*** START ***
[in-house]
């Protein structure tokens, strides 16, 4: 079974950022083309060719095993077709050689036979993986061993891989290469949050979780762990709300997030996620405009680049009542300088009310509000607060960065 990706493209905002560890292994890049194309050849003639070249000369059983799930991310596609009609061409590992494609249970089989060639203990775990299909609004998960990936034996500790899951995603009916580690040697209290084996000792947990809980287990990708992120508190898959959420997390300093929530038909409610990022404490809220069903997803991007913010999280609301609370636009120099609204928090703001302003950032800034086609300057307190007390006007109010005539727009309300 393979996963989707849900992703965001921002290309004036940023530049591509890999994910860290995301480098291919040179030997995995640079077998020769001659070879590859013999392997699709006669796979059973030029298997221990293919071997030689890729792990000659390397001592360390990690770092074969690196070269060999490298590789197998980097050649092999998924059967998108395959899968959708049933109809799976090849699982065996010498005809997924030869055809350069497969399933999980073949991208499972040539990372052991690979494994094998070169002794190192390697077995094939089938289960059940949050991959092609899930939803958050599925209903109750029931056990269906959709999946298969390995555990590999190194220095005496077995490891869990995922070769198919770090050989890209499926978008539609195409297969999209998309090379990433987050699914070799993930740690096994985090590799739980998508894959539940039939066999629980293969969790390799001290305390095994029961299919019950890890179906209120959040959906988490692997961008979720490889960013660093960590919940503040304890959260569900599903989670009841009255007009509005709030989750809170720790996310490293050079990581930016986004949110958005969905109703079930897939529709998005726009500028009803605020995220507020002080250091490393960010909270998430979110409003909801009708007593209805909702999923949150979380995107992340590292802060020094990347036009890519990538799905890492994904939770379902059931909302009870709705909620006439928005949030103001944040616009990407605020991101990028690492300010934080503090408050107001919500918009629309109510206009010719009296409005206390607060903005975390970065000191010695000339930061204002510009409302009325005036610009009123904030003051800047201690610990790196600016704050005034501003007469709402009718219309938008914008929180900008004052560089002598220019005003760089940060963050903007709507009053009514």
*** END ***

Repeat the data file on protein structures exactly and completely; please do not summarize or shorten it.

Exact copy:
[in-house]
């Protein structure tokens, strides 16, 4: 079974950022083309060719095993077709050689036979993986061993891989290469949050979780762990709300997030996620405009680049009542300088009310509000607060960065 990706493209905002560890292994890049194309050849003639070249000369059983799930991310596609009609061409590992494609249970089989060639203990775990299909609004998960990936034996500790899951995603009916580690040697209290084996000792947990809980287990990708992120508190898959959420997390300093929530038909409610990022404490809220069903997803991007913010999280609301609370636009120099609204928090703001302003950032800034086609300057307190007390006007109010005539727009309300 393979996963989707849900992703965001921002290309004036940023530049591509890999994910860290995301480098291919040179030997995995640079077998020769001659070879590859013999392997699709006669796979059973030029298997221990293919071997030689890729792990000659390397001592360390990690770092074969690196070269060999490298590789197998980097050649092999998924059967998108395959899968959708049933109809799976090849699982065996010498005809997924030869055809350069497969399933999980073949991208499972040539990372052991690979494994094998070169002794190192390697077995094939089938289960059940949050991959092609899930939803958050599925209903109750029931056990269906959709999946298969390995555990590999190194220095005496077995490891869990995922070769198919770090050989890209499926978008539609195409297969999209998309090379990433987050699914070799993930740690096994985090590799739980998508894959539940039939066999629980293969969790390799001290305390095994029961299919019950890890179906209120959040959906988490692997961008979720490889960013660093960590919940503040304890959260569900599903989670009841009255007009509005709030989750809170720790996310490293050079990581930016986004949110958005969905109703079930897939529709998005726009500028009803605020995220507020002080250091490393960010909270998430979110409003909801009708007593209805909702999923949150979380995107992340590292802060020094990347036009890519990538799905890492994904939770379902059931909302009870709705909620006439928005949030103001944040616009990407605020991101990028690492300010934080503090408050107001919500918009629309109510206009010719009296409005206390607060903005975390970065000191010695000339930061204002510009409302009325005036610009009123904030003051800047201690610990790196600016704050005034501003007469709402009718219309938008914008929180900008004052560089002598220019005003760089940060963050903007709507009053009514």